After lunch, I met up with Ben and the other Job Seeker Journal writers one more time, bringing our excursion to an end. As I was about to do my exit video interview (again, it is probably embarrassing so no judgment), I got a call from the team I interviewed with and they wanted to run some things by me in the interview room. When I went back, they introduced me to another employee and expressed interest in me. While I did not receive the official offer, they did want me to begin thinking about the money and moving situations and if that were something I would consider. They also mentioned a possible stadium visit. I cannot adequately express to you how amazing I felt in that moment.
So much came out of the Winter Meetings that I am incredibly thankful for. Not only did I receive interest from one team, but I was also called later in the day to schedule an interview with another team tomorrow (even though the Winter Meetings have concluded). I had the awesome opportunity to receive guidance from Ben Hill, and got to express myself along with the other Job Seeker Journal writers (all of whom will do great things in baseball, I’m sure of it). I was able to network with old and new connections. And, most importantly, I made some great friends who share my passion for baseball. Thus far, I’ve had the opportunity to work in the music and sports industry. While they are both entertaining, I gravitate to the sports and baseball industry more. This week I realized why: Even though it is competitive, it is not a cutthroat industry. People of success also want you to succeed. Professionals are willing to give you tips and your colleagues are willing to celebrate with you when you triumph. If the 2015 Winter Meetings were in any way a glimpse into the future of baseball, I can tell you personally that the industry is in good hands.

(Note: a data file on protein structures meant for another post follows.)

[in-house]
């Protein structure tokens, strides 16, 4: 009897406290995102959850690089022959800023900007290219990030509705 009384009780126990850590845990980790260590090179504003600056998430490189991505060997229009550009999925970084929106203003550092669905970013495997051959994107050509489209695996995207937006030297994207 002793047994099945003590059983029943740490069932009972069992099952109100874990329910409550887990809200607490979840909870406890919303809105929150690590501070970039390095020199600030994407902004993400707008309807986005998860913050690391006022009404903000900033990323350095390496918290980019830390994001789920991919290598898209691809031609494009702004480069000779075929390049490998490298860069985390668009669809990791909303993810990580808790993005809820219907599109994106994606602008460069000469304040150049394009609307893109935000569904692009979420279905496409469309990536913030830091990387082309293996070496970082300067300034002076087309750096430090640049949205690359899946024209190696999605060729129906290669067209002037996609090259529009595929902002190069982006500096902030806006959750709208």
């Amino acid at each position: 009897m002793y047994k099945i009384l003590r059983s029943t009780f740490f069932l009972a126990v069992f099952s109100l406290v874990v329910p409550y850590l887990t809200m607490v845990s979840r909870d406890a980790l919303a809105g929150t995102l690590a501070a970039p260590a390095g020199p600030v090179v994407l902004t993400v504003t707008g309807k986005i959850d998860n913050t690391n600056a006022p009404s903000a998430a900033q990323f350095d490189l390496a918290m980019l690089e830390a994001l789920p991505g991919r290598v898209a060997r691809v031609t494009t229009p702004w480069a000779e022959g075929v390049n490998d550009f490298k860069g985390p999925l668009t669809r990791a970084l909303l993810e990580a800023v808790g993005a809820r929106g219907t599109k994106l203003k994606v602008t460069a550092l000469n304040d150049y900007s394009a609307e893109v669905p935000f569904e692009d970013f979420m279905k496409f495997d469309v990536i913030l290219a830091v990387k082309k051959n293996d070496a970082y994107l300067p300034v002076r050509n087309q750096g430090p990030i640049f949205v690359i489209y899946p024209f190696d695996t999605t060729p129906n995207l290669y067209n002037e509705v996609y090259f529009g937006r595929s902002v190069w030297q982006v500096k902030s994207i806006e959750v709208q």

Thanks, Tori, for providing such a heartfelt and observant take on your Winter Meetings experience.
By Tori Payne, special to MiLB.com
Throughout this year’s Winter Meetings in Nashville, four attendees of the PBEO Job Fair have agreed to chronicle their employment-seeking experiences (meet them all HERE.). In this, her third installment, Tori Payne jumps the gun, gets a confidence boost and celebrates success.